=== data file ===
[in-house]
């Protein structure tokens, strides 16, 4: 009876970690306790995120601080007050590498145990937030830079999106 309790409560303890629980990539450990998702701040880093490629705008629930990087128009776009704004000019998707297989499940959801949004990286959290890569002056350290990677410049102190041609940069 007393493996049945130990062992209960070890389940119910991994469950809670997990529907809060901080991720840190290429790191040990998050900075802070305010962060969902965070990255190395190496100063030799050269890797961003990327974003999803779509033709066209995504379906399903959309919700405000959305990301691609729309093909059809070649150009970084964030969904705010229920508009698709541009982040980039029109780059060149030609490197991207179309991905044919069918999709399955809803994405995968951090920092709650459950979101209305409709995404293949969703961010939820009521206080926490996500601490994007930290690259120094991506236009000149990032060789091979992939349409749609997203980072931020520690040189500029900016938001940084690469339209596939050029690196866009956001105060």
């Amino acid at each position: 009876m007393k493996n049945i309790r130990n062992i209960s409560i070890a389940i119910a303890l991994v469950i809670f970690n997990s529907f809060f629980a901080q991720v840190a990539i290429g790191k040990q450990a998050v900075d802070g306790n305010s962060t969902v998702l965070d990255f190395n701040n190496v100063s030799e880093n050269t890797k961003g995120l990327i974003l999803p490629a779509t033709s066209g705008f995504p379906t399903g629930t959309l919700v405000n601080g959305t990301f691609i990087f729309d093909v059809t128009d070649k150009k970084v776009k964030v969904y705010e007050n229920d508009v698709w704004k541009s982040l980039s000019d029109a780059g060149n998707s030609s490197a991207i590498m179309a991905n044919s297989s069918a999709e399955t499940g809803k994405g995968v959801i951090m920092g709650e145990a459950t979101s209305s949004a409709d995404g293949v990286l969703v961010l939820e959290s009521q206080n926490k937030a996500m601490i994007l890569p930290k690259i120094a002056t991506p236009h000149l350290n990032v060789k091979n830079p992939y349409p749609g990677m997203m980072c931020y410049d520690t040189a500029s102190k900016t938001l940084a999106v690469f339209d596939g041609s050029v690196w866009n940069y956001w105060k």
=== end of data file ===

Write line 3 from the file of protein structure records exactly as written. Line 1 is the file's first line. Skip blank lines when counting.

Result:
């Amino acid at each position: 009876m007393k493996n049945i309790r130990n062992i209960s409560i070890a389940i119910a303890l991994v469950i809670f970690n997990s529907f809060f629980a901080q991720v840190a990539i290429g790191k040990q450990a998050v900075d802070g306790n305010s962060t969902v998702l965070d990255f190395n701040n190496v100063s030799e880093n050269t890797k961003g995120l990327i974003l999803p490629a779509t033709s066209g705008f995504p379906t399903g629930t959309l919700v405000n601080g959305t990301f691609i990087f729309d093909v059809t128009d070649k150009k970084v776009k964030v969904y705010e007050n229920d508009v698709w704004k541009s982040l980039s000019d029109a780059g060149n998707s030609s490197a991207i590498m179309a991905n044919s297989s069918a999709e399955t499940g809803k994405g995968v959801i951090m920092g709650e145990a459950t979101s209305s949004a409709d995404g293949v990286l969703v961010l939820e959290s009521q206080n926490k937030a996500m601490i994007l890569p930290k690259i120094a002056t991506p236009h000149l350290n990032v060789k091979n830079p992939y349409p749609g990677m997203m980072c931020y410049d520690t040189a500029s102190k900016t938001l940084a999106v690469f339209d596939g041609s050029v690196w866009n940069y956001w105060k």